Shelter’s Income and expenditure figures highlighted13:57 PM, 4th February 2019
About 2 weeks ago 35
Landlords are the wrong target for buy to let regulation, according to the latest behind-the-scenes thinking.
Regardless of the rights and wrongs of the ‘rogue’ landlords debate, politicians and law makers are looking at tightening the rules for letting agents.
According to an insider close to the powers-that-be looking at regulating the private rental sector, letting agents are easier to control than landlords.
The main reason is they have an office whereas landlords can live overseas, operate through proxies or limited companies and are often difficult to track down to enforce legal infringements.
Letting agents are more likely to have an office which is open in business hours and allows easier inspection of documents.
“That’s why trading standards officers have a new power to inspect letting agent records under the new energy performance certificate laws,” said our source.
“Letting agents are easier to pin down and carry records for a large number of landlords, so visiting one agent is cheaper, quicker and easier than dealing with lots of landlords.”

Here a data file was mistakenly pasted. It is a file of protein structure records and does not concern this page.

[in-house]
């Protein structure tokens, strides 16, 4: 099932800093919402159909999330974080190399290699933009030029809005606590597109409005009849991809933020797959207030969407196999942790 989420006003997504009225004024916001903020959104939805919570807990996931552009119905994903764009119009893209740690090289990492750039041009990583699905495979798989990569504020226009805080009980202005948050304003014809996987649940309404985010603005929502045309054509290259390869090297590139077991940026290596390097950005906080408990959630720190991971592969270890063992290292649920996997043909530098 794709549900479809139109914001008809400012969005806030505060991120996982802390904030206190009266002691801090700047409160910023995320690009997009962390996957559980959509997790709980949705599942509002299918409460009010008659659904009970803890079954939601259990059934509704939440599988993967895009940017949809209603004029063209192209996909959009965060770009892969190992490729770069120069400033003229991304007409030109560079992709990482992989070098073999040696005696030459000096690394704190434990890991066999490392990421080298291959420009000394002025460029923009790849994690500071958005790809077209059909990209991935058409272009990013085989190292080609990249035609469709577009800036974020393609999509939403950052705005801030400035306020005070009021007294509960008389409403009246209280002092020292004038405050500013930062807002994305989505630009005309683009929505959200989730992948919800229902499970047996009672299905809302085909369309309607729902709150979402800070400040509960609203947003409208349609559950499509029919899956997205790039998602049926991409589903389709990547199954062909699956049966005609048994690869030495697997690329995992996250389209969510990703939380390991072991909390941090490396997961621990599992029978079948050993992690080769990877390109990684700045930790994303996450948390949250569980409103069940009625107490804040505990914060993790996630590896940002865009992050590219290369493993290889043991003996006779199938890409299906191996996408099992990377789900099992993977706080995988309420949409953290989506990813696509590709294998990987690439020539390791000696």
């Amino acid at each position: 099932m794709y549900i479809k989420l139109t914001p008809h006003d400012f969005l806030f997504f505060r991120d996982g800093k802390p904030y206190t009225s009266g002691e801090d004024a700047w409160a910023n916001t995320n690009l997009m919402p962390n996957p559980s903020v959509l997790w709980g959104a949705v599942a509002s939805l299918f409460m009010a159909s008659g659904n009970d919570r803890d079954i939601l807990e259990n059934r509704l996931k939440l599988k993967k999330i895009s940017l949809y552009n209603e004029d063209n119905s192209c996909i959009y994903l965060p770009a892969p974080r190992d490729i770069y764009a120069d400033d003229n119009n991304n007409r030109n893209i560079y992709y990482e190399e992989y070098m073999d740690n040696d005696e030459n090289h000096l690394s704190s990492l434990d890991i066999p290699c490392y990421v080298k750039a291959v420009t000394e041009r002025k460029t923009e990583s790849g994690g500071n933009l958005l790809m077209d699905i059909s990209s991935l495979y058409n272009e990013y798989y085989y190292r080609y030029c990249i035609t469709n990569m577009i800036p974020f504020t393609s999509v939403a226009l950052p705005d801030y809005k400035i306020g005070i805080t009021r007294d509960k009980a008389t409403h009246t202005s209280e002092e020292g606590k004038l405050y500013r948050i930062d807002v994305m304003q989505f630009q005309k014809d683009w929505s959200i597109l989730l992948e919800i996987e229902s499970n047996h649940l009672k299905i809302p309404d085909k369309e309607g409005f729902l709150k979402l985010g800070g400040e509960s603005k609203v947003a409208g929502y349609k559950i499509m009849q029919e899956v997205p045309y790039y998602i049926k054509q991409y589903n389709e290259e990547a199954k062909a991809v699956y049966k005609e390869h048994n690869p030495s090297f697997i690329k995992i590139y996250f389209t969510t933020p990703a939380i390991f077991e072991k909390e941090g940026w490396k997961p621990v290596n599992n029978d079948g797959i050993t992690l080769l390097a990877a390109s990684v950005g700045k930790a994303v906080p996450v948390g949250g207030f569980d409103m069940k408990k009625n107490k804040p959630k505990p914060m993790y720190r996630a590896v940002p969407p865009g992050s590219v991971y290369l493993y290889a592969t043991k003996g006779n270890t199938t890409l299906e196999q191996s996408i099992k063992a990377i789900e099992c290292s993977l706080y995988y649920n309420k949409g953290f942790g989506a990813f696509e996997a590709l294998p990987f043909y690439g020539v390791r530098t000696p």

The energy performance certificate (EPC) rules that came in to force on April 6, 2012, included an additional power allowing trading standards officers to demand sight of documents from letting agents.
Our source also hinted that the Office of Fair Trading would need some time to see how the new EPC powers work before deciding whether to introduce further regulatory powers against letting agents.
Housing minister Grant Shapps has gone on record several times to state that landlords and letting agents are unlikely to see regulation during this parliament.
However, the move is likely to be high on Labour’s agenda should Ed Milliband win office – the last Labour government had plans in the pipeline for a ‘rate your landlord’ website for tenants and a national licensing scheme for landlords.
Both were scrapped as unnecessary and too expensive by the coalition.
Currently over 3,000 have signed a “Save the buy-to-let mortgage” Government e-petition. There is also an e-petition calling for “Compulsory licensing of Lettings Agents to protect Landlords and Tenants”.
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